INVERERNE - 1874
Master: Captain C. Foreman
Rigging: iron Ship; 1 cemented bulkhead
Tonnage: 744 tons gross, 696 under deck and 744 net
Dimensions: 188.5 feet long, 31.3 foot beam and holds 19.2 feet deep;
Construction: 1865, Duncan in Port Glasgow
Owners: J. & R. Grant
Port of registry: London
Surgeon Superintendent: R St. M Dawes
Sailed London 21st November 1873 - arrived Napier 8th March 1874
Captain Foreman seems to have been singular in carrying matrimonially inclined couples, as on a voyage to Napier 1873 - for he performs two ceremonies, and on that occasion no questions were raised as to his jurisdiction. She was formerly the Atlanta Banfield, under which name she came to grief and was condemned and sold. Her new owner, however, carried out extensive repairs and renamed his craft the Invererne. Under her new name the ship made three voyages to New Zealand , all under the command of Captain Foreman. The first was to Napier, where she arrived on March 8 1874, bringing 240 immigrants, 107 days from London. There was a lot of sickness aboard during the trip and 16 children died, the chief trouble being scarlatina. White Wings - Sir Henry Brett
For complete list see http://freepages.genealogy.rootsweb.com/%7Eourstuff/Invererne.htm
The Hawkes Bay Times of 10th March 1874.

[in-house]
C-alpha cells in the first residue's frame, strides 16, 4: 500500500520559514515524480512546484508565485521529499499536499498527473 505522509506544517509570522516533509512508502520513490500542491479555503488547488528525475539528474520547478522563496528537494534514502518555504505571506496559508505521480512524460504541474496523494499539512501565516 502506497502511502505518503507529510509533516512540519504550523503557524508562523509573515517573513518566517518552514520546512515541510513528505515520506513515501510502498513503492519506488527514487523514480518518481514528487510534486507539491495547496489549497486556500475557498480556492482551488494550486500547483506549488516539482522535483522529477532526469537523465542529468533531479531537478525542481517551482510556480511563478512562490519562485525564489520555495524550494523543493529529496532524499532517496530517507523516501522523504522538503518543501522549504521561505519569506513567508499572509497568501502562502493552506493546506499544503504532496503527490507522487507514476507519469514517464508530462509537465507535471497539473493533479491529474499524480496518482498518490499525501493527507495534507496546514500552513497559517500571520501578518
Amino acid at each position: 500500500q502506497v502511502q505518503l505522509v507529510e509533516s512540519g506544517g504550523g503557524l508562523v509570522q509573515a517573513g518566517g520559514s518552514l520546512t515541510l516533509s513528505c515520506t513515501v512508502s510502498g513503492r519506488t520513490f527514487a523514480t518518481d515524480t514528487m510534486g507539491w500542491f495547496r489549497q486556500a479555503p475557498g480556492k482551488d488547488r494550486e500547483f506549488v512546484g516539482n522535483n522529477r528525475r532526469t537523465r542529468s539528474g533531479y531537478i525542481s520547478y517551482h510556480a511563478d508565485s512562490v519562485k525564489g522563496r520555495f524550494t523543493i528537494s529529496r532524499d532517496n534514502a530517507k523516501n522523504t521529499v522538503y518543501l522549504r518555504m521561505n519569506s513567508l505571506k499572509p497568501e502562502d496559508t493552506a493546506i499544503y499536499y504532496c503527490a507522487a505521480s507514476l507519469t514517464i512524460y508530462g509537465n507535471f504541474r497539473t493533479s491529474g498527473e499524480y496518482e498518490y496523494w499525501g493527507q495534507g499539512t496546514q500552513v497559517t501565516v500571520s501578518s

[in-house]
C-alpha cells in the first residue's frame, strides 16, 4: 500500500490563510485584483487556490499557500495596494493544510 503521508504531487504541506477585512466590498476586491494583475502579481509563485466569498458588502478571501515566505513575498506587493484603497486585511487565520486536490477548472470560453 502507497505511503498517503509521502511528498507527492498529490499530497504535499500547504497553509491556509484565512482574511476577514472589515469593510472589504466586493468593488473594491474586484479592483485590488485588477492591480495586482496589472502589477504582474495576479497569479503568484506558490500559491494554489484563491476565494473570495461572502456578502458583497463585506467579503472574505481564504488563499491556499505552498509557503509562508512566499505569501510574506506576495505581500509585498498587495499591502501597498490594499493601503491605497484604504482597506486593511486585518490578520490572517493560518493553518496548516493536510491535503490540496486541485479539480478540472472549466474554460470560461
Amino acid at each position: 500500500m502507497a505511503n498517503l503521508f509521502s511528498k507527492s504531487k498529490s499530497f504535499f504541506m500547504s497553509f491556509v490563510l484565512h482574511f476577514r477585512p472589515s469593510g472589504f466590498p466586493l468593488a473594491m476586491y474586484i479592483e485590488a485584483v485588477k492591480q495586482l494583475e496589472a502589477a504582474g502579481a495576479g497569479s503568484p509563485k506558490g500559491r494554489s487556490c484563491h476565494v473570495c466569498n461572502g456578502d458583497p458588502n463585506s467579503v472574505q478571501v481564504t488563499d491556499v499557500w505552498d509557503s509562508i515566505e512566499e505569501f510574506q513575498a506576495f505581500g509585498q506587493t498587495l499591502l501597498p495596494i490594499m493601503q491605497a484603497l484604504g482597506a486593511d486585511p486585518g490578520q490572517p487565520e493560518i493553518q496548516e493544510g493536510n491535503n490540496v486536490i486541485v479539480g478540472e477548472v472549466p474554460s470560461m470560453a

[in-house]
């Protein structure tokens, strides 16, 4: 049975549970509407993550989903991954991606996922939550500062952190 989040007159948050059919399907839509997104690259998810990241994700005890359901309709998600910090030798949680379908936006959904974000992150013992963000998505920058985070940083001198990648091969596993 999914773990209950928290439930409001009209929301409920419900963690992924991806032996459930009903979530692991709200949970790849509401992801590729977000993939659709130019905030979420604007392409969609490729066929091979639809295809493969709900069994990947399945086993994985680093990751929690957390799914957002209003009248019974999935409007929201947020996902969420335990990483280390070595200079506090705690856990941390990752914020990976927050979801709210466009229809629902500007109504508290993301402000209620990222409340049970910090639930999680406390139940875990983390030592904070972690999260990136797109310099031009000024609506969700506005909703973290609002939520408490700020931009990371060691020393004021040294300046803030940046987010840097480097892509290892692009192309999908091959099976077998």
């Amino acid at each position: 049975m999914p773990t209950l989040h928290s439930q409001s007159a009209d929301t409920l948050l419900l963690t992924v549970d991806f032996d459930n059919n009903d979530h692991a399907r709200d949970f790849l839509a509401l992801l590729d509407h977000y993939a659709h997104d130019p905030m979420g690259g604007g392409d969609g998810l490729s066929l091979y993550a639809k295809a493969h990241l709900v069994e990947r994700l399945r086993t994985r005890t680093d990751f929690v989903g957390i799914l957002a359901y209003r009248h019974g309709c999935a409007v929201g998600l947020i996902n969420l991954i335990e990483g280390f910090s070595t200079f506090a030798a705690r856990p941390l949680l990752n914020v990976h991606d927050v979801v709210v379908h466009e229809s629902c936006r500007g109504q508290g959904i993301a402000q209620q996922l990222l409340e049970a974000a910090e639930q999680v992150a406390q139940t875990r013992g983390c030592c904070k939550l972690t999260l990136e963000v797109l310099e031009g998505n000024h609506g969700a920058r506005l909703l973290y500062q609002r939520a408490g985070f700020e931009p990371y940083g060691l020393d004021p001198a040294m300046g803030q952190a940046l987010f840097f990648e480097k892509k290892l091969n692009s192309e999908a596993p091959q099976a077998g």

The New Zealand Shipping Company's fine iron ship Invererne, 743 tons, Capt. Foreman, arrived in Hawkes Bay at 6 o'clock on Sunday evening, after a good passage of 107 days. She left Gravesend on the 22nd November, but meeting bad weather, was forced to lie for a week in the Downs ; went down the Channel, but the rough weather continuing, put into Dungeness, where she lay two days ; had light variable winds to the 5th December, when she landed her pilot. Made a passage of 29 days to the line, which she crossed on the 3rd January. Passed the meridian of the Cape on the 28th January, and from thence had moderate weather to New Zealand. Sighted Stewart's Island on the 28th February ; met with light contrary winds along the coast until Friday, when off the entrance of Cook's Straits, when it increased to a fierce gale, the direction of which changed to the south on Saturday at about 8 p.m. bringing the ship rapidly up the bay, which was entered on Sunday afternoon. Anchored off the Town of Napier at about 6 p.m. ; and was shortly afterwards boarded by the Pilot, the Board of Health, and a number of visitors, who went off in the steam launch Bella. She was removed to the western anchorage yesterday morning. The Invererne brings 270 passengers, including a large proportion of Scandinavians. They all speak highly of the accommodation on board the ship, and the uniform kindness of the officers. There were two births on the passage ; two marriages (of Scandinavians) on Christmas day ; and sixteen deaths - all children, the oldest being six years of age. The causes of death were scarlatina, bronchitis, and measles, and the last case occurred about six or seven weeks before the arrival of the vessel in port. One passenger - a Scandinavian woman - suffering from congestion of the lungs was removed to the Provincial hospital.
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